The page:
I moved to Austin in 1989 to attend the graduate school in film and television at U.T. Austin. Having moved from the drained swampland of Washington, D.C, I was used to hot and muggy, but the searing sun of Texas was another story altogether. I asked a neighbor how they handled the heat. Not surprisingly, he recommended Barton Springs.
I went. Looking over the fence that first time grabbed my soul. The color, the enormity, and then the plunge, the reset that happens to mind and body is like nothing I had experienced before.
In early summer 1990, certainly while procrastinating the memorizing of f-stops and microphone pickup patterns, I happened upon the City of Austin Channel 6. With the sign language interpreter in the top corner of the screen, I saw many people testifying about something called the Barton Creek PUD. I could not look away and kept watching for the whole night, drifting in and out of sleep. It was singularly impressive how so many people, old and young, came to testify against a massive development on Barton Creek. The people wanted a stronger water quality ordinance, one that would allow for non-degradation of Barton Creek and Barton Springs. Having become Springs afficianado, that sounded like a fabulous idea to me. Where else in the world could one find clear, swimmable water so close to an urban center?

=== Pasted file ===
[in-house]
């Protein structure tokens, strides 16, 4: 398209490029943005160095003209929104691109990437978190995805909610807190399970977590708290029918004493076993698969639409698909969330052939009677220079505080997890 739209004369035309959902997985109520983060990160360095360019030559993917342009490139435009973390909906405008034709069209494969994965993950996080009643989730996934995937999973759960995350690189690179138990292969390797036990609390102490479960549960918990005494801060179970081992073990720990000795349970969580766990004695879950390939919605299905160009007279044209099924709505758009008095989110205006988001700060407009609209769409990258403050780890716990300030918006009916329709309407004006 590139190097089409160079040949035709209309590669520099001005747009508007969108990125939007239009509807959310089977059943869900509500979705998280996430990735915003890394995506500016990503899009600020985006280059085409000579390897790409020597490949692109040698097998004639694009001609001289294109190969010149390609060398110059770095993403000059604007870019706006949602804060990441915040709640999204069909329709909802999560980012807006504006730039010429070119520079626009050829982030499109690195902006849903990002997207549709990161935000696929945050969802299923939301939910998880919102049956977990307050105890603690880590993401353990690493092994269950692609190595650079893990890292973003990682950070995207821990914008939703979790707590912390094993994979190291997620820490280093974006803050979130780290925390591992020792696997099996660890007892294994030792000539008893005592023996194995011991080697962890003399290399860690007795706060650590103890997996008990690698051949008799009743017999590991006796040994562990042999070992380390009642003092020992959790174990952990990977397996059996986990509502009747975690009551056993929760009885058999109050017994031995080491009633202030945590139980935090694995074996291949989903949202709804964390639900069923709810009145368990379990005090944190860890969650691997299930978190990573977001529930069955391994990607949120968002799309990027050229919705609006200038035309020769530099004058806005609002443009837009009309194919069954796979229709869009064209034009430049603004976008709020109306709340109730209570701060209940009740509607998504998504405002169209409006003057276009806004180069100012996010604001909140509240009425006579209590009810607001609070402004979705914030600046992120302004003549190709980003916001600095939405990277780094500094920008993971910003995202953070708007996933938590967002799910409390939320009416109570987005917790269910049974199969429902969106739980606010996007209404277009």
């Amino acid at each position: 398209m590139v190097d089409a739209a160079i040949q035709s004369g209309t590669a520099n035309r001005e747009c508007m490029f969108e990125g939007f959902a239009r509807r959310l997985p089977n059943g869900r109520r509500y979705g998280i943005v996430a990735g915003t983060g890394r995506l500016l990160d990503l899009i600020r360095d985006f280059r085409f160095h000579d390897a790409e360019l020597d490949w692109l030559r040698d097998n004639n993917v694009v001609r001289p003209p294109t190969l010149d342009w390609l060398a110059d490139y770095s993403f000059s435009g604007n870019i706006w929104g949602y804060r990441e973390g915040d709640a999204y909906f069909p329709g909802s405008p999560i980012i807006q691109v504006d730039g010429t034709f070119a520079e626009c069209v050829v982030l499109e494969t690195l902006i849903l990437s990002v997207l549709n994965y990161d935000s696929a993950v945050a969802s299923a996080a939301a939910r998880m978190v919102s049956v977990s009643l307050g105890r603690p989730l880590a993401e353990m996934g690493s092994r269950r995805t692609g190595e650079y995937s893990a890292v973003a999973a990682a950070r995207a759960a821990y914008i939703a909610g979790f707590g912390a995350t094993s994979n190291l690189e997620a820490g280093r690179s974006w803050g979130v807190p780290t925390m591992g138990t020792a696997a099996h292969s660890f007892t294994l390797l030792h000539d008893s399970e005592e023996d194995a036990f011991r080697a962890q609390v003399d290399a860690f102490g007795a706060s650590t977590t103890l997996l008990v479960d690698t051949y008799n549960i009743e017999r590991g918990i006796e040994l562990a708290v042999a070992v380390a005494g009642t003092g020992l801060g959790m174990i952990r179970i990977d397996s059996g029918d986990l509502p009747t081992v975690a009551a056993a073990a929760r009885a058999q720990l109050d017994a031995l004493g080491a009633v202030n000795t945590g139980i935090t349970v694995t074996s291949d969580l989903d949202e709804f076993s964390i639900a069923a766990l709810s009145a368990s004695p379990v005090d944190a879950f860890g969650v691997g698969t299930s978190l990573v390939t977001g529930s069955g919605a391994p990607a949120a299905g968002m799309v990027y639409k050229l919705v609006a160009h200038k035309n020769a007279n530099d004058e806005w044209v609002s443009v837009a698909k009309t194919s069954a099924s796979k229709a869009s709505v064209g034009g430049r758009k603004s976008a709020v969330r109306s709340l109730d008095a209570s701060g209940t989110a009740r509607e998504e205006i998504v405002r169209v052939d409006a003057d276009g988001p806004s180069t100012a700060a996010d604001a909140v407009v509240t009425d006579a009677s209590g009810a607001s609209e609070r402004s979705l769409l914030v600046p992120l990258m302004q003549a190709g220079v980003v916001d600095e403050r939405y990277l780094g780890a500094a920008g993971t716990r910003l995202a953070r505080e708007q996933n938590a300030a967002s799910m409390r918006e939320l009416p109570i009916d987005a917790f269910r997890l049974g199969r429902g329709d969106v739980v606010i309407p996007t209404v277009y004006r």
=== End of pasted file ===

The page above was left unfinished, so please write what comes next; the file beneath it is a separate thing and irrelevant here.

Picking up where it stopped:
When I communicated to my fellow grad. students that I was going to document the revision of the Comprehensive Watershed Ordinance, they all thought that sounded incredibly boring. Little did they know that this “boring” story of water quality regulation would become one of Austin’s most historically significant movements, Save Our Springs.
My film, Common Ground:The Battle for Barton Springs,https://www.youtube.com/watch?v=dkZqUqIe__0 completed as my Master’s thesis at U.T., would chronicle the early days of the movement, culminating in the victory of the Save Our Springs ordinance at the ballot box on August 2, 1992. It was a moment in time that will be with me forever and it all began on that fateful night on June 7, 1990 at the famous “All Night Hearing.” To this day I cannot get away from the Springs and am inspired to explore all facets of the Springs history and culture, good and bad. In many ways, the story of the Springs is the story of Austin. Today, I continue the work begun back in 1989 with the Living Springs documentary series. Barton Springs Eternal!